Tak­ing your Nikon on your trav­els? You’ll want a light, com­pact tripod – like the ones we’re re­view­ing

Whether you’re trekking into the hills, ex­plor­ing the big city or jet­ting off on your trav­els, Matthew Richards re­veals some ideal three­legged travel com­pan­ions

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Travel tripods have a dif­fi­cult role to play.

We want them to be small enough to fit into our bag­gage or to fas­ten eas­ily onto a gad­get bag or back­pack, while also ex­tend­ing to a de­cent max­i­mum height for shoot­ing from a nat­u­ral per­spec­tive. Sim­i­larly, we ex­pect them to be light­weight enough to be car­ried with ease, and to en­croach as lit­tle as pos­si­ble on air­line weight lim­its, while also be­ing sturdy enough to sta­bly sup­port a full-blown SLR, even with a fairly big lens at­tached.

It sounds like the ideal so­lu­tion is to go for a tripod made from ex­otic ma­te­ri­als like car­bon fibre. How­ever, many of us won’t use a travel op­tion as our pri­mary tripod. If you’re only go­ing to be us­ing a travel tripod when ac­tu­ally on the road, value for money be­comes es­pe­cially im­por­tant. Car­bon fibre ver­sions of most travel tripods save only a fairly small amount of car­ry­ing weight yet are much more ex­pen­sive to buy. The smart money tends to be spent on alu­minium ver­sions. All tripods on test here are made from alu­minium.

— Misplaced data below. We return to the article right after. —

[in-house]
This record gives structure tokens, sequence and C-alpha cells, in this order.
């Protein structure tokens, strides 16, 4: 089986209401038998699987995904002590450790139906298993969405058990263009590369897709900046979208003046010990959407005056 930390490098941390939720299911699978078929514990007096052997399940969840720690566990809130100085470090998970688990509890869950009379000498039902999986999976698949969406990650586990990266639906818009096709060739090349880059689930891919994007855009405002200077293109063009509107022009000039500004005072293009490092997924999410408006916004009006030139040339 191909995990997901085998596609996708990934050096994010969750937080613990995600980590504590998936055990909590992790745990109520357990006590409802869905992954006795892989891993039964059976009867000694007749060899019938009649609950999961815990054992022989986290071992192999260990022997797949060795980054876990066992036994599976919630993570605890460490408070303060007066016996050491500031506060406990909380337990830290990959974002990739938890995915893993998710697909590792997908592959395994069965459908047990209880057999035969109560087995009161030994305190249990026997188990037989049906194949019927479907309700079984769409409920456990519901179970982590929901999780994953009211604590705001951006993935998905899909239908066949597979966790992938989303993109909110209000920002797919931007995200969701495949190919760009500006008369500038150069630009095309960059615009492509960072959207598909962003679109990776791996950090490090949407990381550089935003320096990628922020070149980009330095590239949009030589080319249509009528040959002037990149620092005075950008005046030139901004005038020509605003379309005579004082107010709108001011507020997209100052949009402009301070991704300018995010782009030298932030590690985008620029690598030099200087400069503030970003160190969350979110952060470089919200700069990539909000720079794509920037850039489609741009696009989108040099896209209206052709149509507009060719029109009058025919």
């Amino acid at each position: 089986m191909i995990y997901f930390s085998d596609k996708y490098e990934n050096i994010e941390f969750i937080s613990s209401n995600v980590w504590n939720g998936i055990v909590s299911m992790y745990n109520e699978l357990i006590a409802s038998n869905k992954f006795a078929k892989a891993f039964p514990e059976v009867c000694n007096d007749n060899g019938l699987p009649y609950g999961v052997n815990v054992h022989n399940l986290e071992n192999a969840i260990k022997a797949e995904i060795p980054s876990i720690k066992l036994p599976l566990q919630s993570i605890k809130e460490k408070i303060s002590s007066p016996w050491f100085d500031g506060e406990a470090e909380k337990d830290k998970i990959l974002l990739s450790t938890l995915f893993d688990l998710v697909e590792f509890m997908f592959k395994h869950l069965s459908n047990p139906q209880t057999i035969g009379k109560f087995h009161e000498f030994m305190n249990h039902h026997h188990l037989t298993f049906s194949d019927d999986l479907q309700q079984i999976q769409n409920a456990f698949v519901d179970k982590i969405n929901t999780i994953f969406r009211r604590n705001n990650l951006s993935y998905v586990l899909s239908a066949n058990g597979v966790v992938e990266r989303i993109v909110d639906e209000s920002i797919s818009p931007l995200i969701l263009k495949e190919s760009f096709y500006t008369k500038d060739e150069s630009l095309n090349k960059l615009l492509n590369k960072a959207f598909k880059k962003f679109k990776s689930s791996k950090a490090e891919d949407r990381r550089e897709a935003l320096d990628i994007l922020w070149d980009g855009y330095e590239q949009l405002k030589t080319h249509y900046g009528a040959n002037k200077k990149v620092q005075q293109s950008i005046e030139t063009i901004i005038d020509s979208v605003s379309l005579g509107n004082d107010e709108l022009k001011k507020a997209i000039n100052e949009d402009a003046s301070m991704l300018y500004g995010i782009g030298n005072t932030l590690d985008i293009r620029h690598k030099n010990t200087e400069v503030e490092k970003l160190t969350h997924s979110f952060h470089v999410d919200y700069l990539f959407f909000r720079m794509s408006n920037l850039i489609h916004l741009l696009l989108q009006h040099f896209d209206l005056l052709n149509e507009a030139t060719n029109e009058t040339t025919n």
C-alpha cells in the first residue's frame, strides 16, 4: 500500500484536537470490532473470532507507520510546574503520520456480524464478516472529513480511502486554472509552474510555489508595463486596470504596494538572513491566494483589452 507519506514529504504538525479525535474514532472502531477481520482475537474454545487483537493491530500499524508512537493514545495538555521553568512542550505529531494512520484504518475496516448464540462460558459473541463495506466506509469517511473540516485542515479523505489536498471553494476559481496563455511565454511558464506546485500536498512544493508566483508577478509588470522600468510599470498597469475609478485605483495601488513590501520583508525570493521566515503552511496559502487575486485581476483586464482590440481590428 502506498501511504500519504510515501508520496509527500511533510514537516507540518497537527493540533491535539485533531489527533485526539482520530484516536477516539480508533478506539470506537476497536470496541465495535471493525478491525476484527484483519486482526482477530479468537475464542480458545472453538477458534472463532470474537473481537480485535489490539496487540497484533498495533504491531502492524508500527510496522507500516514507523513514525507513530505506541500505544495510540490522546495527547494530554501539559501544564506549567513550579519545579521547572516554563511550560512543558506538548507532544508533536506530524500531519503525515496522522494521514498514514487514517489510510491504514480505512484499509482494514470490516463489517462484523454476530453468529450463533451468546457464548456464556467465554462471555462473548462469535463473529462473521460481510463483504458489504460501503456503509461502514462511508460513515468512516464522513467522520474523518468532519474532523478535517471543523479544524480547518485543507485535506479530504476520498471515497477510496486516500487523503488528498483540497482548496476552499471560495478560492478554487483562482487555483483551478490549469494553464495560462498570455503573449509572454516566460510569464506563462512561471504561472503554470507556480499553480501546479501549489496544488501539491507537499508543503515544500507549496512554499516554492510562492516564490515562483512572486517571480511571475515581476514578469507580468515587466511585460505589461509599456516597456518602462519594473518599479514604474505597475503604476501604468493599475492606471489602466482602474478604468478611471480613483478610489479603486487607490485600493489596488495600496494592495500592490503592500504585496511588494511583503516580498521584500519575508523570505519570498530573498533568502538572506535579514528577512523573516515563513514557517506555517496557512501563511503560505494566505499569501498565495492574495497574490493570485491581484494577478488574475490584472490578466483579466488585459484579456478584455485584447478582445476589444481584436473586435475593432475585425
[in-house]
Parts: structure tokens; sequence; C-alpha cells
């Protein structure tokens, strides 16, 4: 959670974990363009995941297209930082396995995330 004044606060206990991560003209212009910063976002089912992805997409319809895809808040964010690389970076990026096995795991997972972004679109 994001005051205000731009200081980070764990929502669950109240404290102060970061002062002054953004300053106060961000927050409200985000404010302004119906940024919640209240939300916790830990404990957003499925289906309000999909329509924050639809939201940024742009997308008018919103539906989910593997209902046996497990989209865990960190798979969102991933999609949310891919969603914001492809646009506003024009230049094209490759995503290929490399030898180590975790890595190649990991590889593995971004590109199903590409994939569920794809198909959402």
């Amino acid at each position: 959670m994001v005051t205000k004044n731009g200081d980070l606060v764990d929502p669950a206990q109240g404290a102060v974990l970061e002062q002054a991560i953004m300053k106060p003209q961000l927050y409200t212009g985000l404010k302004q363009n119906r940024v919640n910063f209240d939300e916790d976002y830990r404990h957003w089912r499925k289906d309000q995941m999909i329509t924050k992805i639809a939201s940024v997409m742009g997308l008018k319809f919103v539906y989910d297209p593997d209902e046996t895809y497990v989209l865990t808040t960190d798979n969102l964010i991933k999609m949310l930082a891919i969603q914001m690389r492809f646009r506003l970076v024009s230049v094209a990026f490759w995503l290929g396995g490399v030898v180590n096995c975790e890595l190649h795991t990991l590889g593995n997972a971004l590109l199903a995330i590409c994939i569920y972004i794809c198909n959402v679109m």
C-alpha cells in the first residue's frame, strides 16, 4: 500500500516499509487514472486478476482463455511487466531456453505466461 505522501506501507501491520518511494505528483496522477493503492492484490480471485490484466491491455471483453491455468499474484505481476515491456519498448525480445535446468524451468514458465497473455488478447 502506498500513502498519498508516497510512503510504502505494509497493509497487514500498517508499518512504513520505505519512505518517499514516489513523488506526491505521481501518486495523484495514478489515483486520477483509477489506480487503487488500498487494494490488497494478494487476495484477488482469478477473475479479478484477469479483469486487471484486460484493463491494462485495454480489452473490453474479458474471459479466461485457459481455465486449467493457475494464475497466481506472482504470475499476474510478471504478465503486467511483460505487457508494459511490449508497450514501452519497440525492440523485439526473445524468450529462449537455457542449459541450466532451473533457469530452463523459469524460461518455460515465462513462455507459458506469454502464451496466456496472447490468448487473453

Let’s start with the size is­sue. The ob­vi­ous way of mak­ing tripods that are com­pact when folded yet stretch to a gen­er­ous op­er­at­ing height is to in­crease the num­ber of sec­tions in each leg. Whereas most stan­dard tripods have three-sec­tion legs, most travel tripods have four, and some have five- or even six-sec­tion legs. The more sec­tions, the greater the dif­fer­ence between max­i­mum and folded height, but there’s a catch. Each sec­tion re­quires a clamp for mak­ing tele­scopic ad­just­ments. This adds to the time and ef­fort in­volved when us­ing the tripod at its taller avail­able op­er­at­ing heights, as there are more fas­ten­ers to re­lease and retighten. Each joint is also a po­ten­tial weak point.

With greater num­bers of sec­tions in each leg, the bot­tom sec­tions are likely to be­come more thin and spindly. In­deed, mea­sure­ments shrink to as lit­tle as 10mm and even 9mm in the Giot­tos and Vel­bon tripods on test. This adds to the risk of un­wanted flex­ing dur­ing op­er­a­tion, es­pe­cially in breezy con­di­tions. One so­lu­tion is to make the top sec­tion from a wider di­am­e­ter tube, so that the mul­ti­ple tele­scopic in­ter­nal sec­tions can be wider and more ro­bust. How­ever, this will add to the tripod’s bulk and weight, com­pro­mis­ing its travel cre­den­tials.

Take the strain The lighter in weight a tripod is, the more top-heavy it’s likely to be when you mount a cam­era on it. The max­i­mum load rat­ing of all the tripods on test is at least 3kg but, to avoid top­pling over, none has a piv­ot­ing cen­tre col­umn that can be used as a hor­i­zon­tal boom, as fea­tured on an in­creas­ing num­ber of full-sized tripods.

For low-level shoot­ing and use on tricky ter­rain, all the tripods in the group fea­ture multi-an­gle legs. They also all come as com­plete kits in­clud­ing a tripod head. The Slik Pro 340DX is the only one to fea­ture a three-way head; all the oth­ers have ball heads.

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